This can be a highly controversial issue in the mommyverse. Keyboard warriors clutch their pearls when they read blog posts like this. I mean, our kids are supposed to be our entire world, aren’t they? That’s the notion we, as women, are practically born with. It’s innate, down to the fibers of our soul, and if we don’t agree… Well, I guess that says a little about the kind of mother we must be.
Sorry, but as I typed that last sentence, my eyes rolled pretty far into the back of my head. I’m gonna drop a truth bomb. These little bundles of joy that we would throw ourselves in front of a bus for wouldn’t even exist without our partner. (I am not taking into account single parents who use sperm/egg donors. I am specifically speaking to couples who have biological children together, which I’m guessing fits the majority of circumstances.)
Again, without your husband/wife/boyfriend/girlfriend, that beautiful baby that you are told you are supposed to put first would not even exist without the genetic material of your partner. I think that is pretty damn awesome, and many times we don’t give our partners enough credit.
As soon as kids enter the picture, we get so caught up in the parenting gig. Diapers, bottles, bed times, laundry… Oh, the laundry… Play dates, school plays, school projects. It is so easy to let parenthood become the biggest part of your life. Sometimes, it can be so time-consuming and heart-consuming that we find ourselves neglecting the person who gave us that child to love in the first place.
Last weekend, my husband and I went out of town for the weekend. We went to Chicago and stayed in a nice hotel. We ate meals we didn’t have to share bites of. We turned off our alarm clocks. We watched crap TV without being worried about what the kids will repeat. We met David Tennant. (True story!)
Questions you as a skeptic might have
- Didn’t you miss your kids?
- Do you worry that they might wonder why they didn’t go with?
- What if they were upset?
- Yes, of course. But we both needed to get away. My husband works a lot and I, well, am a mother of two small children. I am with them all day and any mother that reads this knows how draining that can be. We are like a smart phone. Full of awesome potential, but if it doesn’t get charged occasionally, it’s not going to work right.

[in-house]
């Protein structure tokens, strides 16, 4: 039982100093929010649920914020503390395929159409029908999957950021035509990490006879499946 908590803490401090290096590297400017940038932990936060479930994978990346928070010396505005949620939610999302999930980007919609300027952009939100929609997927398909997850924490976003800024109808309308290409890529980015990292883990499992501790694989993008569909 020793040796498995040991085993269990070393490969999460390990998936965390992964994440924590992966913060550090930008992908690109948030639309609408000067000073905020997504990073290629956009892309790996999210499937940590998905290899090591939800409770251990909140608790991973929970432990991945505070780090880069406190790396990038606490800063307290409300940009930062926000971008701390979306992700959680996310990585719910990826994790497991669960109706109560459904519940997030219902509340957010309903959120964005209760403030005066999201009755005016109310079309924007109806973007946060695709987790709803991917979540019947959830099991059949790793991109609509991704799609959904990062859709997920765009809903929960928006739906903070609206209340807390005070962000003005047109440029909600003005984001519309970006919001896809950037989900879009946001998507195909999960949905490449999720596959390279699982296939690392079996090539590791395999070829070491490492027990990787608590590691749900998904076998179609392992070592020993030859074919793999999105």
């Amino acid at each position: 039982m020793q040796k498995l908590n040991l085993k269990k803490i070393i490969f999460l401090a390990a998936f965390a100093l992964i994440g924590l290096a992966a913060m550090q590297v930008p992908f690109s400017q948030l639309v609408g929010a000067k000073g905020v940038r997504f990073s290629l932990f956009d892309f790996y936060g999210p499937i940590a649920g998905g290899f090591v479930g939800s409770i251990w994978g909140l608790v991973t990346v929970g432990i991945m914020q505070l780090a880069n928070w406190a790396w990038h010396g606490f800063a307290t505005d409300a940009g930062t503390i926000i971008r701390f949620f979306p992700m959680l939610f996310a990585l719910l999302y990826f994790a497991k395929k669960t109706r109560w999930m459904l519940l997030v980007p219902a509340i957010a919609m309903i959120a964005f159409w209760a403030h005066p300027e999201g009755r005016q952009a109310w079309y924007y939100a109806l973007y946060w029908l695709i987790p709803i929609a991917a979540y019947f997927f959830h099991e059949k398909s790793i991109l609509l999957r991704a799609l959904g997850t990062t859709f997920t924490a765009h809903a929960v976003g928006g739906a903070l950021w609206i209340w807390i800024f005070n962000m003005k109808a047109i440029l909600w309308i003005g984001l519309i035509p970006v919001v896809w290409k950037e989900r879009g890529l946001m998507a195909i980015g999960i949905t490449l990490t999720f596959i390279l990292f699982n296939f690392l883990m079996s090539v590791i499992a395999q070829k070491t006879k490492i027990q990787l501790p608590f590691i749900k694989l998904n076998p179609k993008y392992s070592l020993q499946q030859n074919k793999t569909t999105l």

- Not really. Ours are probably too young to ask questions. As they get older, it’s possible they might ask questions. But I will tell them the same thing I’m about to tell you: When my girls are adults (if they decide to have children), I want them to know that they are more than mothers. They are them. They were whole, entire, wonderful people before those children entered the world. That sense of self demands regular maintenance so it doesn’t get lost in a pile of dirty laundry.
- I’m guessing they weren’t. They were getting spoiled by grandma.
We had a blast! We had the chance to be Jen and Ken. Not just Mama and Dada, and Butt-wiper, and Paycheck-bringer-homer, and Food-cooker, and Channel-changer, and Snuggle-buddy, and Bedtime-enforcer. We were us. That is invaluable. Truly. You cannot put a price on that.
Being a parent is so incredible. I could not put into words the love I have for my children. It has made me a better person, and that love is deeper than I thought humanly possible. But at the end of the day, I wouldn’t get to know what that love feels like if not for my husband. Our relationship needs to be nurtured just as much as our children do. If you do not nurture your children, there is a part of them that does not develop properly, and is irreversibly damaged. The same is true for your relationship.
Repeat after me: I will nurture my relationship. I will nurture my relationship.
It doesn’t take a lot of time or money. Give yourself a goal of once a month if time is tight. Get yourself a sitter for 3 hours once a month. I think that is something all couples can manage. If not, think about how you spent your time over the course of last month. What can you cut out so that you can make your relationship a priority just once every 30 days? Can you cut out one Netflix binging session for the sake of your marriage?
Are you bored of the typical dinner and a movie? Try one of these ideas instead:
- Weather permitting, go on a picnic and then swing on the swings at the park
- Walk around an art museum
- Try an Escape Room
- Go to a Wine and Paint class
- Go to the zoo
- Put on a movie at home, put it on mute and make your own dialogue
There really are so many options. The question is: Can you let go of an idea that is so deeply culturally ingrained, and re-align your thinking? Your relationship will thank you.